Vulnerabilities in the national grids and the potential for wide-scale outages has rasied concerns over the past few years as high-profile companies have gone public with highly sophisticated hacking attempts. MIT‘s Technology Review reported on GridCOM Technologies, a startup which recently secured seed funding from Ellis Energy Investment which says quantum cryptography can make the electricity grid control systems secure.
Dr. Duncan Earl the chief technology officer of GridCOM Technologies told TR he plans to use the start-up money to build a prototype quantum encryption system designed specifically for the electricity grid. The company’s hope is to demonstrate a working system working next year near its home base in San Diego. Utilities would pay about $50 a month for access to a software service and hardware that encrypt critical communications in an area.
With GridCOM Technologies, Dr. Earl is trying to make critical infrastructure more secure by encrypting data send to grid control systems. The article explains that traditional encryption techniques can’t work at the low latency speeds—measured in milliseconds–required for SCADA systems, which leaves them vulnerable to attack. CTO Earl is an expert in optical technologies who worked for the Cyberspace Sciences and Information Intelligence Research group at Oak Ridge National Laboratory and helped spin out an optical lighting company in 2006.
GridCOM Technology’s system works by generating two photons using a laser and storing them in optical fiber cables. These twin photons each have an opposition polarization—either a wave oscillating up and down or left and right, Dr. Duncan explained to the author, Martin LaMonica. According to quantum mechanics, if one tries to measure these photons, it will change the state of the other and the photons are no longer “entangled.” This phenomenon allows a communications system to detect if a message has been intercepted.
According to the article, the firm’s service would create an encryption key based on the arrangement of the photon pair. A hardware receiver posts that information on the Internet and the company’s hosted software will poll those devices. A subscriber to the service will be able validate that communications haven’t been tampered and encrypt messages, Mr. Duncan says. “You’ve got physics that is ultimately securing the device, not mathematics. Mathematical complexity has been a great tool for encryption but it’s not future proof,” he told TR.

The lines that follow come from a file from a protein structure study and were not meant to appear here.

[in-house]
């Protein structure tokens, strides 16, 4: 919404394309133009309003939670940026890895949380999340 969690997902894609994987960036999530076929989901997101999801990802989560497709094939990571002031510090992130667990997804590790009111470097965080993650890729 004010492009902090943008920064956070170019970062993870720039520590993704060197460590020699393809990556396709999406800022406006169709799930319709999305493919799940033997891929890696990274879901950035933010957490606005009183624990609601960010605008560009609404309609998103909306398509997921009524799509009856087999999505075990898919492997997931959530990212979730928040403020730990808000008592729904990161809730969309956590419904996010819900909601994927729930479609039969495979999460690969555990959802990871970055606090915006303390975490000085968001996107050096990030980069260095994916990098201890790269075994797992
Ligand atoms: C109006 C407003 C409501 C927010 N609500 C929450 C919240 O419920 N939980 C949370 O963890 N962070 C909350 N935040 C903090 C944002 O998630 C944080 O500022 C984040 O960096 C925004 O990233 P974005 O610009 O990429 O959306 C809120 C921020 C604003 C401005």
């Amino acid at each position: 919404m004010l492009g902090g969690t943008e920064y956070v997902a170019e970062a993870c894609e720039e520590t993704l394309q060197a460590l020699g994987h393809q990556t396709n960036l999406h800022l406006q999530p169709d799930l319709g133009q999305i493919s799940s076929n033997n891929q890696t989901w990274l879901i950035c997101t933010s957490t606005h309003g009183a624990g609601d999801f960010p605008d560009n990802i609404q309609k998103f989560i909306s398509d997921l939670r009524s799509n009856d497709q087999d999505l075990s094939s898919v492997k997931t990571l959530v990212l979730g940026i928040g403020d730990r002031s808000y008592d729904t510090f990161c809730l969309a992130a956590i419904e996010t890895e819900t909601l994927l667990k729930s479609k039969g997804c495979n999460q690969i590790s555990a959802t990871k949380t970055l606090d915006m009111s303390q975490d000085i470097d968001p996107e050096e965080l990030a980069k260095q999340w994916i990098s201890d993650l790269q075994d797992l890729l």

GridCOM’s Duncan says a key advantage of the system, is that it works quickly, a necessity for SCADA systems. “You’ve eliminated the possibility of somebody eavesdropping to hack the key. There’s no data latency and you’ve leveraged a random bit stream … That’s really all the grid needs.”
One of the main limitations is that the cryptography is only point-to-point over a fiber cable and can’t work across switching equipment over the Internet. In GridCOM Technology’s case, the system is limited to 20 kilometers in distance. GridCOM’s CTO envisions that utilities will put a series of hardware receivers in secured buildings to encrypt communications for a whole region.There are already a number of efforts to build commercial quantum encryption systems GigaOm reported on the success that the scientists at Los Alamos have had running a quantum network for over two years and ID Quantique in Switzerland.
TR concludes that quantum encryption offers one promising route to securing the grid, but it shouldn’t be seen as a silver bullet. If it works, it would address one very specific application but securing something as complex as the power grid requires a full suite of options and above all good security practices.
Smart Grid Today provides (PDF) some background. Quantum physics was first described in a 1935 paper that included Albert Einstein as an author. Erwin Schrödinger coined the quantum term “entanglement” and that was the basis for his famous thought experiment of a cat that exists simultaneously in a state of being alive and dead.